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PLoS Pathog. 2013;9(12):e1003787. doi: 10.1371/journal.ppat.1003787. Epub 2013 Dec 12.

Serotonergic chemosensory neurons modify the C. elegans immune response by regulating G-protein signaling in epithelial cells.

Author information

1
Department of Life Sciences, Imperial College London, South Kensington Campus, London, United Kingdom.
2
Department of Biochemistry, University of Oxford, Oxford, United Kingdom.

Abstract

The nervous and immune systems influence each other, allowing animals to rapidly protect themselves from changes in their internal and external environment. However, the complex nature of these systems in mammals makes it difficult to determine how neuronal signaling influences the immune response. Here we show that serotonin, synthesized in Caenorhabditis elegans chemosensory neurons, modulates the immune response. Serotonin released from these cells acts, directly or indirectly, to regulate G-protein signaling in epithelial cells. Signaling in these cells is required for the immune response to infection by the natural pathogen Microbacterium nematophilum. Here we show that serotonin signaling suppresses the innate immune response and limits the rate of pathogen clearance. We show that C. elegans uses classical neurotransmitters to alter the immune response. Serotonin released from sensory neurons may function to modify the immune system in response to changes in the animal's external environment such as the availability, or quality, of food.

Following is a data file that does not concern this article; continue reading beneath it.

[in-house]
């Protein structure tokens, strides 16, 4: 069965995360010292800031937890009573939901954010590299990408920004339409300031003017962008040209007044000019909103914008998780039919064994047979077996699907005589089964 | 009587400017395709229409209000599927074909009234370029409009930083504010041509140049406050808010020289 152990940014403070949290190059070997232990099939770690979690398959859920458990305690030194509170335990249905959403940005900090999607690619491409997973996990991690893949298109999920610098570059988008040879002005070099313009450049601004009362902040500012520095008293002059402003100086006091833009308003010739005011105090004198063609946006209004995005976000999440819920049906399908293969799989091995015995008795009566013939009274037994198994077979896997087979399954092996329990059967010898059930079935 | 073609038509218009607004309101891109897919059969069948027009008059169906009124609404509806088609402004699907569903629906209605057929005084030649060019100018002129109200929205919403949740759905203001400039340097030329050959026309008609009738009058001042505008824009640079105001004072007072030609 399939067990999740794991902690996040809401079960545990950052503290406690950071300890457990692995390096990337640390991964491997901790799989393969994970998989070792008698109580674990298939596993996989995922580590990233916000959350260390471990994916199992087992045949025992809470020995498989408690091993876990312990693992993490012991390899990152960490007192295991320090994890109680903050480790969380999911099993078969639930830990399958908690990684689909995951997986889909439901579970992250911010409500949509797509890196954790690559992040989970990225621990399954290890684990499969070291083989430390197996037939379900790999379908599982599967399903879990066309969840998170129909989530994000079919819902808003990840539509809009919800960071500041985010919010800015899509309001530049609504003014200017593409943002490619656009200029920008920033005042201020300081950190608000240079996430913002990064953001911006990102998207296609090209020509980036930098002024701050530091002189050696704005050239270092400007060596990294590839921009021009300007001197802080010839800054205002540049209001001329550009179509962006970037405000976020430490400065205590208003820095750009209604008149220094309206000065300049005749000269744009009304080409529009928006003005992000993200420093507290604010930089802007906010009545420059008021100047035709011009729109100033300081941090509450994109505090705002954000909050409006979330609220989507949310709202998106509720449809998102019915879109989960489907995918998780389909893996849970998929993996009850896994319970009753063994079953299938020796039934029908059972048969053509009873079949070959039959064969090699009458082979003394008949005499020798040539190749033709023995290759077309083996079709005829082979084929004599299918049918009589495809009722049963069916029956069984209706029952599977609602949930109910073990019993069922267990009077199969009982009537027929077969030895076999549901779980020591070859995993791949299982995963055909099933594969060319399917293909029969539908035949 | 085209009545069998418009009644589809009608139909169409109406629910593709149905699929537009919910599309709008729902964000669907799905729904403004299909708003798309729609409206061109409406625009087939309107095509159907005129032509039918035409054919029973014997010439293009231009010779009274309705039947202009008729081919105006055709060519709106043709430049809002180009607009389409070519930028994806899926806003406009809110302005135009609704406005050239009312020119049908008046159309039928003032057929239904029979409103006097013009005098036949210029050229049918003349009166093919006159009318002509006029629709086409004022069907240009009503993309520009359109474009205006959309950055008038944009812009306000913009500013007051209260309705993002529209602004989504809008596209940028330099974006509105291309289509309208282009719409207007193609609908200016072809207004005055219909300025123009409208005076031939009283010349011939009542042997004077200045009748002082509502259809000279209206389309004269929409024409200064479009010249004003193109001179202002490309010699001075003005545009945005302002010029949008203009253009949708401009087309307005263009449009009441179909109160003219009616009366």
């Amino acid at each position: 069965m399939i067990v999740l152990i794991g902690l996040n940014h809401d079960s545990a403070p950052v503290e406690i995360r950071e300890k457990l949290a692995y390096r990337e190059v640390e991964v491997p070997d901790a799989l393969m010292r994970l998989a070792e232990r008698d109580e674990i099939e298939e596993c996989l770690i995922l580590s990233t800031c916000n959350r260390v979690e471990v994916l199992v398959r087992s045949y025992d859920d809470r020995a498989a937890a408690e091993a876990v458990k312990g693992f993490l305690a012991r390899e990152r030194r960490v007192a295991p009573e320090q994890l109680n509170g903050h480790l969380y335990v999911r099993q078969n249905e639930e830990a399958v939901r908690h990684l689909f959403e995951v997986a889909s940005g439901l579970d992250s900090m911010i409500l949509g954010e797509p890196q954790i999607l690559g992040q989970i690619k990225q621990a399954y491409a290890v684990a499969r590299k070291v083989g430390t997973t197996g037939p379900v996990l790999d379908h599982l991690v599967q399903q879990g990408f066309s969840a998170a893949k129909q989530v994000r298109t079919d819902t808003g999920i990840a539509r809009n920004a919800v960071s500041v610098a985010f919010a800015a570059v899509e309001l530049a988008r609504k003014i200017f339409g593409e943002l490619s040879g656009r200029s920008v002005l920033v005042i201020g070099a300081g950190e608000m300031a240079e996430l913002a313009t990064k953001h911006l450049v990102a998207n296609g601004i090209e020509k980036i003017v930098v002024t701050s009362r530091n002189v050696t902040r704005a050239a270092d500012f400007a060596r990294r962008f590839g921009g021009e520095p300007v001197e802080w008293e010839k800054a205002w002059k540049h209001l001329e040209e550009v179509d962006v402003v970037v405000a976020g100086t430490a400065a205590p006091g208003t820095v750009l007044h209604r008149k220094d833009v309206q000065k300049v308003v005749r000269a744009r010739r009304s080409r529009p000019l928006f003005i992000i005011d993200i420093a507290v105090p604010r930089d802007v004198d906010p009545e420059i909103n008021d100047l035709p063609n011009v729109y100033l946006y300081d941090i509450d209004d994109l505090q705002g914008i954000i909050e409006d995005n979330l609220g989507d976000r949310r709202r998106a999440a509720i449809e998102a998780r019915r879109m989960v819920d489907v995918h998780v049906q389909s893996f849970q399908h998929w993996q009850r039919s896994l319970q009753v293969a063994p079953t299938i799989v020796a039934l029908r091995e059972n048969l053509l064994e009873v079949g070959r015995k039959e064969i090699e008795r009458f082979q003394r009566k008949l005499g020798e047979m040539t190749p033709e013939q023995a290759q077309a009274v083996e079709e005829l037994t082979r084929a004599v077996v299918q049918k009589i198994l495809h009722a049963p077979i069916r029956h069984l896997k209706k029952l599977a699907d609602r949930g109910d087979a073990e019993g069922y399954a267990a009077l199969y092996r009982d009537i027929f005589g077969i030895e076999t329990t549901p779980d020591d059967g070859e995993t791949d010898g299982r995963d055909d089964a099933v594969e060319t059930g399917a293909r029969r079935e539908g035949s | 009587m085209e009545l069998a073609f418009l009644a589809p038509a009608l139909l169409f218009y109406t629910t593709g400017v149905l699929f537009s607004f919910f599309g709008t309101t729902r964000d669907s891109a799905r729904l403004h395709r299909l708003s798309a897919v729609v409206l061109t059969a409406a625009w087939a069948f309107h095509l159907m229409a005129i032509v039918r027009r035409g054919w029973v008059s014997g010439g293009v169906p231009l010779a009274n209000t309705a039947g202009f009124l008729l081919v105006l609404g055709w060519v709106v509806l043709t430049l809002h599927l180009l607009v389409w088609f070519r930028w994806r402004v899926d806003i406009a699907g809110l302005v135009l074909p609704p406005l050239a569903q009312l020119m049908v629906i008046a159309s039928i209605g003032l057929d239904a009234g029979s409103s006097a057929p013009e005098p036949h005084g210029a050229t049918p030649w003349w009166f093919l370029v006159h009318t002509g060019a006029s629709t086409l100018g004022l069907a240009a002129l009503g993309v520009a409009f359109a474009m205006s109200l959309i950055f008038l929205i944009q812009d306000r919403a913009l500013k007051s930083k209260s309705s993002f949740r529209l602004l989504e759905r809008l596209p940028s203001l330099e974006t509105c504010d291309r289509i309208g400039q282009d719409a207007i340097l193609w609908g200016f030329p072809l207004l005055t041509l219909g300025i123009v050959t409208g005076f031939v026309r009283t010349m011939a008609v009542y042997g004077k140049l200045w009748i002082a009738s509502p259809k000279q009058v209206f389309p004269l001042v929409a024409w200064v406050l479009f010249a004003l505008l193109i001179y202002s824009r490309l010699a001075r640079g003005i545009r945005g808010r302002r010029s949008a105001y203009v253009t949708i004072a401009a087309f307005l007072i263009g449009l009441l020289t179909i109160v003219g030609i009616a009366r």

PMID:
24348250
PMCID:
PMC3861540
DOI:
10.1371/journal.ppat.1003787
[Indexed for MEDLINE]
Free PMC Article

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